This began our adventure together. Tigger and I enjoyed our new house. There were so many new places to explore and we did it all together. That was the best thing. We truly liked our new people. They served us well and we were one big, happy family.

Then it happened. The adventure. One morning, Tigger and I woke up, stretched lazily, as cats tend to do when we are content, and decided to take a brisk morning prowl around the new neighborhood. So off we went, no fear of the unknown. In fact, the very thought of it made us tingle with anticipation. The sun was just peeking over the foothills. It was a beautiful sight and it was going to be a fine day.

Soon we were at a creek. The water wasn’t moving very fast so we padded right to the edge and peered in and what do you think we saw? Two kittens looking right back at us!! Since I was always the one with the most curiosity, and, I might add, the bravest, I stuck my right front paw out and just barely touched the cat that was standing there, staring at me. Then I recoiled as I felt the wetness of his fur. Tigger and I were both amazed at the way it rippled. It took just a moment for us to realize that the cats we were looking at were in fact us. And that I had just put my paw into WATER! Argh!! I quickly backed away, shaking my paw as I did so. That was enough of that. We turned from the creek, which in its cool, calmness had fooled us.

I immediately saw an old, hollowed out log and preceded to investigate. Tigger hesitated and then followed me inside. It was dark and damp and I didn’t like the smell one bit, but I couldn’t show my distaste to Tigger. It was my idea to climb into this disgusting place and we were on an adventure, after all. Then I realized that there was something in there. I could hear scratching coming nearer to where I had stopped. Even in all my boldness, I wasn’t about to stay and find out what was making that horrible noise. I started to back out of that terrible situation and ran into something that screamed right in my ear. Why did I insist on getting into this log in the first place? How was I ever going to get out? Then I felt the thing in back of me move away. I skittered out of that hole as fast as I could, only to see that the thing that let out that piercing scream was none other than my best friend and comrade, Tigger. We loped together, far from the log and the creek.

We continued our journey, walking for what seemed like miles. We explored here and climbed there, delighting in the sunshine and amusing ourselves in stalking a gopher through the trees. He led us to a meadow. When we broke through the trees we found he wasn’t there. We lost interest in the chase. We rolled in the grass for a while, taking turns running after one another.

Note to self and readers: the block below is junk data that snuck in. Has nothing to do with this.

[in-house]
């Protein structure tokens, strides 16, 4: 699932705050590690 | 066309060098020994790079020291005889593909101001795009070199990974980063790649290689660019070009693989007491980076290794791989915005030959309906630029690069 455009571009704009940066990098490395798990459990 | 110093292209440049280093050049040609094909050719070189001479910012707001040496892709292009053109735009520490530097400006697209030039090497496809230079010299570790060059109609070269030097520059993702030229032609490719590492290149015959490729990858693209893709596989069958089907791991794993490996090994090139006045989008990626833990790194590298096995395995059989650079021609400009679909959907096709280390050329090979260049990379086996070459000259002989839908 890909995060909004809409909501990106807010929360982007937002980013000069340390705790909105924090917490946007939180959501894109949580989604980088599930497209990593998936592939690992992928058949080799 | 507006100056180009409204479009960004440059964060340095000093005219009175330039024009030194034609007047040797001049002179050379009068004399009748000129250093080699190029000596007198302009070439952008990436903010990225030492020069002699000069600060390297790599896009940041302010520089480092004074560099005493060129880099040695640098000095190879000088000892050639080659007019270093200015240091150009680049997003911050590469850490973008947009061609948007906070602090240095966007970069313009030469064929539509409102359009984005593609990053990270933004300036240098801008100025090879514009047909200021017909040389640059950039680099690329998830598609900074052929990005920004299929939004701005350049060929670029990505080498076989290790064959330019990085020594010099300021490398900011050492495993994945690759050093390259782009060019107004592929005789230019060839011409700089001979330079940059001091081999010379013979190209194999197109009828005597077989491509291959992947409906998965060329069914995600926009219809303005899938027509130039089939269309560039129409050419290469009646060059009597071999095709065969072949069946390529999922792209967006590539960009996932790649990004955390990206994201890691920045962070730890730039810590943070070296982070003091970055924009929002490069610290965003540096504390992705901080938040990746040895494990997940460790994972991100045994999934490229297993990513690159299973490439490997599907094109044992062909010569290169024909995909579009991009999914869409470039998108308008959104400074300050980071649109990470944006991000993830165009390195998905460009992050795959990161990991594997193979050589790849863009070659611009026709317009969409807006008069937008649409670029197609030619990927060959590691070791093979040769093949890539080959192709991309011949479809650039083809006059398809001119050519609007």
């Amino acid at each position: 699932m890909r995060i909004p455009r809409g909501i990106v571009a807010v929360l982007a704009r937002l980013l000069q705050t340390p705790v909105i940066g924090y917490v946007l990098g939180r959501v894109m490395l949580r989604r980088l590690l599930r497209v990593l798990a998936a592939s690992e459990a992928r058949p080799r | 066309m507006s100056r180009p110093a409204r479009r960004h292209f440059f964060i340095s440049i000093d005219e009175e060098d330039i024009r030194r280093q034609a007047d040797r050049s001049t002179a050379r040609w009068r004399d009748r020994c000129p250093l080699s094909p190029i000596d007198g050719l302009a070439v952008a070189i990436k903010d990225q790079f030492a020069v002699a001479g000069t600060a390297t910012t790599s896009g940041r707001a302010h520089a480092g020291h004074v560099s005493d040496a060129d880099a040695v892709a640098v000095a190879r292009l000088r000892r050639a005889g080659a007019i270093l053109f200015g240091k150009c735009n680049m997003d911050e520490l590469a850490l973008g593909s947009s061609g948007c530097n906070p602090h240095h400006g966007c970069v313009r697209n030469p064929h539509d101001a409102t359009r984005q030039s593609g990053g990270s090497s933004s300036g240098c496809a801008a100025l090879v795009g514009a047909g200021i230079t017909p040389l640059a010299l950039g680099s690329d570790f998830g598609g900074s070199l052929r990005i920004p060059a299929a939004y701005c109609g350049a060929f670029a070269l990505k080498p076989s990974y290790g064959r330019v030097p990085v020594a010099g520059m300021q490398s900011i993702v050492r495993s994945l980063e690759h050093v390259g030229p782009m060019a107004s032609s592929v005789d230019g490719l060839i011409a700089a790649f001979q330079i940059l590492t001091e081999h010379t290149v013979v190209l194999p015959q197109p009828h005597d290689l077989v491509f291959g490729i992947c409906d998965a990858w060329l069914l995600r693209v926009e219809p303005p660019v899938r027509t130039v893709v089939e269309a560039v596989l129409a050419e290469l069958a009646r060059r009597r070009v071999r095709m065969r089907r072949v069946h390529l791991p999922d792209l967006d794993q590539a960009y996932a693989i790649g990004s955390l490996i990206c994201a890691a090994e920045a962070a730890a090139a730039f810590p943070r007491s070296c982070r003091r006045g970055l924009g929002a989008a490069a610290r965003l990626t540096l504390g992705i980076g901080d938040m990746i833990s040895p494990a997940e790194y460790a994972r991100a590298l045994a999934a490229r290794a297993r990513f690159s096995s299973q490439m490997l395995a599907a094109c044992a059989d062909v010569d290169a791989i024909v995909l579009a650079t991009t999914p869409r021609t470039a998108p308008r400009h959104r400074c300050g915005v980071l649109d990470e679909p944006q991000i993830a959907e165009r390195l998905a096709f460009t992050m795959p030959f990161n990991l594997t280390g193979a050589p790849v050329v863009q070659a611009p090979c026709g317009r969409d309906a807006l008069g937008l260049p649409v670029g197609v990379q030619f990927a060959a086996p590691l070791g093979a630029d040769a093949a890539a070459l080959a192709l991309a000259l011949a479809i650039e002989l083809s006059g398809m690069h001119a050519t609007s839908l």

When we tired of that, we wandered over the meadow to see what was on the other side. All we could see were huge trees. Trees that look pretty scary, with branches that reached out at us, as though they were going to pick us up and put us high in a nook where they would keep us hidden always. We soon got over being afraid and I even started hiding in the shadows and leaping out at Tigger. When Tigger had enough of that game, he ran after me, chasing me through the trees.

The sun was high in the sky and was beginning to peek through the branches of the trees so I knew that it must be getting late. We had better be heading back home. But wait, which way was home? Should we turn right or left? I stood still, as Tigger looked around us. He didn’t know either. Okay, don’t panic. Didn’t we get out of that log safely? And we crossed that meadow all right. The meadow. If we could find the meadow, we’ll find the other set of trees and the creek and log. Then we will be safe. From there we will know how to get home.

So off we started. Soon we broke through the trees and behold, the meadow! We were so happy that we ran across with newfound energy. We hit the pathway into the trees at full steam and didn’t slow down until we heard a faint trickle of water. We stopped and listened. Tigger looked at me, and I at him. The creek! We followed the sound and as it grew louder to our ears, we knew we were getting closer. I saw the log first. I darted over to it with Tigger following my every step. When I reached it I stopped to catch my breath for we had been running a long time. I looked up and saw the sun in the sky. It was still warm, but it was not as high.

I turned to find Tigger drinking at the creek and I decided that was a good idea, so I joined him. As we took long, cool drinks, our hearts stopped pounding and we stopped shaking. We were close to home now. After we got our fill of water, we turned and continued on our way.

Before we knew it, we were turning into our own driveway. As soon as our manservant saw us he picked up the phone. He said four words with relief in his voice.

“The boys are home.”